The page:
Xi Jinping became the supreme leader in China in 2012 and moved to consolidate his power internally over the first year or so. Over the past two years, this has intensified into much-increased efforts to suppress freedom among the population as a whole. The effects were already evident in 2014. China’s personal freedom level, low to begin with, fell by 0.27 points between 2008 and 2014, while its overall human freedom index fell by just 0.03 due to an increase in economic freedom. The data from 2014 to today are likely to show a further lessening of freedom. Xi’s government has suppressed the little freedom the media had and has arrested thousands of dissidents, lawyers, and journalists. 

In Russia, the media had long been suppressed, but in 2014 the government passed an even more severe media law. In 2015, opposition leader Boris Nemtsov was murdered. As with China, these trends were already evident in 2014. Russia, again from a low level, fell 0.28 points in personal freedom between 2008 and 2014, and 0.07 points in overall human freedom, the fall in personal freedom being slightly offset by an increase in economic freedom. Russia under Putin seems intent on attacking freedom not just at home but along its borders. In 2014, Russia invaded Crimea and eastern Ukraine, and it is now supporting a vicious dictatorial regime in Syria. 

Turkey’s personal freedom increased significantly, by 0.62 points, between 2008 and 2014, with an overall gain in human freedom of 0.25. The increase in personal freedom was somewhat offset by a decrease in economic freedom. Developments since 2014 are hugely worrisome. Suppression of the media and media arrests were already increasing when elements of the military attempted a failed coup in July 2016. Since then, 35,000 have been arrested in a nationwide purge, including journalists who were already under significant pressure prior to the coup.

Freedom is also under attack in advanced nations, which have had high levels of freedom for over half a century and some for much longer. Populist politicians have targeted minorities and call for rolling back trade and other economic freedoms. They also support increasing police powers and state intrusions to the point where personal freedom may be threatened. Worrying developments have occurred in a number of other nations such as Malaysia, Ecuador, Poland, Hungary, Vietnam, and most Arab Spring nations. Yet positive developments have also occurred in Tunisia, Georgia, Myanmar, Taiwan, a number of African nations, and those Latin America nations that are turning away from populism.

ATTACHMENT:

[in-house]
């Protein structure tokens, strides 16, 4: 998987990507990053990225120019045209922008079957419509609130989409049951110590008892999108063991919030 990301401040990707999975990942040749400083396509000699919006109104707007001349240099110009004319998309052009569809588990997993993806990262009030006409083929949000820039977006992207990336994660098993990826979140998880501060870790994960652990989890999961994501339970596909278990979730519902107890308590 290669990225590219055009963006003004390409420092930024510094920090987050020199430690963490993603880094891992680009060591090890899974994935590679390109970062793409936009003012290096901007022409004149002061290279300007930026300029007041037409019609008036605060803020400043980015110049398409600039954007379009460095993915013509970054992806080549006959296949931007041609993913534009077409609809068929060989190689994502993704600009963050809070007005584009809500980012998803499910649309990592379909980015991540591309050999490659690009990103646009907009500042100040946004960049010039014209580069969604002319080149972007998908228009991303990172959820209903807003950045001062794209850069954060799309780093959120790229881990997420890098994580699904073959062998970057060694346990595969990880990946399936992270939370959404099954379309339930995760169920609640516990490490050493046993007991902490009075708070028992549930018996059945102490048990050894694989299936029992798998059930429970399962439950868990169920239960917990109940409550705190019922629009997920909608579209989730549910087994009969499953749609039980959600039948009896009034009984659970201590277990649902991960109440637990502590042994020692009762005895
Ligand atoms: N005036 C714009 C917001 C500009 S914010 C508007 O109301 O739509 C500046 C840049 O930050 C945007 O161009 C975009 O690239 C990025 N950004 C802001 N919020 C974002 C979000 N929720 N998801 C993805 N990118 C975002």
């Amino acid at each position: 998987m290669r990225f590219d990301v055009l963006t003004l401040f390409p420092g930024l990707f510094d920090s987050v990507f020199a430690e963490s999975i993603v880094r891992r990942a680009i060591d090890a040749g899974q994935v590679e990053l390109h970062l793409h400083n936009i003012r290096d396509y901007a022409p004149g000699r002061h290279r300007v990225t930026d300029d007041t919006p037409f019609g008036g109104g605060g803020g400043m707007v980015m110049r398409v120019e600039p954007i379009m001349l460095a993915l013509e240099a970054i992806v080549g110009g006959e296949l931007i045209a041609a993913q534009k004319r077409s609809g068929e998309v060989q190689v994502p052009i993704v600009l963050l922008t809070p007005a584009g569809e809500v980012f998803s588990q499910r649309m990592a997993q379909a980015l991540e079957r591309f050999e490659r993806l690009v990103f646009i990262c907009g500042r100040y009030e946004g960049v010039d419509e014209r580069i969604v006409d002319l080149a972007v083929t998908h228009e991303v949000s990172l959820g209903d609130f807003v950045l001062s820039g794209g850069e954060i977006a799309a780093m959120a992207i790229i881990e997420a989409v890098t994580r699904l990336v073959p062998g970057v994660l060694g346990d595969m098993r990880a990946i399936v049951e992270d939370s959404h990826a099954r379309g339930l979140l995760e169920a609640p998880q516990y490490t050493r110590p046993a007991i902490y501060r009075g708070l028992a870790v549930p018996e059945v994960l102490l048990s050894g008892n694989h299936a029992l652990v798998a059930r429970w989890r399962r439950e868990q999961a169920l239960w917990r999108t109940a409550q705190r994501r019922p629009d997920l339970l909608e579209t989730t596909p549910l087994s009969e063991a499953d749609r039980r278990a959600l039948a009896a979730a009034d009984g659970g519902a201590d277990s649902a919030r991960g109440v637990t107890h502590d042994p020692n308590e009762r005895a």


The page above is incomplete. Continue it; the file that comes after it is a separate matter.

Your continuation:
And that gives cause for hope over the longer term. Each wave crest is higher than the previous crest, and each trough is also higher than the previous one. If history is a guide, waves of freedom surge and then recede and are then followed by another wave that flows further up the shore. 

But it is crucial to have an accurate gauge of these movements and what buoys them and what drags them down. This is why getting a direct measure of freedom, as freedom seems to recede, is so important. This index and the authors, Ian Vásquez and Tanja Porčnik, provide the invaluable service of quantifying freedom in detail and directly rather than through proxies. In future years, it will tell us whether each wave crest does indeed get higher and each trough a little shallower. 

Read the full Fraser and Cato Institute report HERE.